Helen Breewood who worked with Professor Post in the lab preferred to colour the white strips of the cultured meat red. She wanted it to look and taste exactly like meat. She then coloured with myoglobin. She reckons if it doesn’t look and taste like meat, then it will not be a viable replacement.
She said most people are repulsed by the idea of lab meat, but even worse if they know what goes on in slaughterhouses.
The majority, however, said people should just eat less meat, or go vegetarian instead of the ‘’rubbish meat technology’’
Those In Support
PETA (People For Ethical Treatment Of Animal), welcomed the idea. They said,
‘’It (Lab-cultured meat) will end the lorries full of cows, chicken, abattoir and factory farming. It will reduce carbon emission, conserve water and be a food supply saver.’’
Other Issues With Lab-cultured Meat
PETA thinks lab-cultured meat could save animal cruelty. In reality, the global animal slaughter statistic indicated that more than 70 billion animals die to supply the food chain, most are handled in a cruel manner. Whereas it is just one stem cell that is needed to produce about 80, 000 lbs of cultured meat. The stem cell is extracted via a minor procedure, which poses no harm to the animal.
Although the process of extracting a stem cell in itself is without pain, the stem cells are cultured in foetal bovine serum, (calf foetus blood). This is obtained by removing a foetus from a pregnant cow. The foetus is then bled to death, to extract the blood to make the serum.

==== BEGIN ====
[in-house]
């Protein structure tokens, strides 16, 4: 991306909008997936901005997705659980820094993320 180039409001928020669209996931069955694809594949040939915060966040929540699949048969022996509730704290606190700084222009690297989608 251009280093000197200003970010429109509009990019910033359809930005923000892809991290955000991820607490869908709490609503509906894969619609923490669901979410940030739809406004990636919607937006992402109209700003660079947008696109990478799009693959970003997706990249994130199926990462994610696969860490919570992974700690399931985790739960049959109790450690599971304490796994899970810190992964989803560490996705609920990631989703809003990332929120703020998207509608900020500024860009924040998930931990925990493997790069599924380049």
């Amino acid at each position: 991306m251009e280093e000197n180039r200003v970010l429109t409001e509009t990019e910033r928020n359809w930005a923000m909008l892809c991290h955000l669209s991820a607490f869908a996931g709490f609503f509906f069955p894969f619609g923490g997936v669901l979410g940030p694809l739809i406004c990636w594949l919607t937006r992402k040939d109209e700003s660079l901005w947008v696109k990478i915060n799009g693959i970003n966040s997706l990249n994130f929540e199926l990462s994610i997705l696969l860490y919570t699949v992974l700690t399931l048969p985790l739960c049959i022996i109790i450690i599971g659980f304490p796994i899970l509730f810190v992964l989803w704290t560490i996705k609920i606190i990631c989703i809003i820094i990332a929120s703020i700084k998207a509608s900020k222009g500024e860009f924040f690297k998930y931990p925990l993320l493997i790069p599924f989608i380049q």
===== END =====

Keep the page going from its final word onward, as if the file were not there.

The ethics in killing a pregnant cow and the foetus used in this way raises some concern. Perhaps as technology improves, this cruelty will be replaced by a better sustainable process.
This will depend on how well it is cultured. The plan is to add nutrients to the cultured meat and control the amount of saturated fat in it. This will reduce the risk of illnesses (mainly cardiovascular) associated with eating saturated fats in meat.
This means no heme iron (that causes cancer), no growth hormone, no antibiotics and saturated fat in lab-cultured meat. There is also no risk of Salmonella or E-coli.
Environmental Impact Of Animal Husbandry Compared
An independent study found that lab-grown beef uses 45% less energy than the average global representative figure for farming cattle. It also produces 96% fewer greenhouse gas emissions and requires 99% less land.
According to The Science Journal, humans get up to 18% calories from dairy and meat, but their impact on the environment is much larger. In that dairy and animal husbandry uses 83% of farmland, giving out 60% in greenhouse emission.
Moreover, industrial agriculture uses enormous water as well contributes to pollution. Clearing land for agriculture poses threat to biodiversity because it can lead to the extinction of some animal species.
When the lab-cultured meat is fully developed, it could be less costly on the earth resources than in animal farming (in terms of methane gas emitted by animals, ammonia, and other waste products).
Depending on the factory and the means used, that is if it is Solar Powered Factory or not, cultured meat could save up to 48% in energy usage as compared to animal husbandry.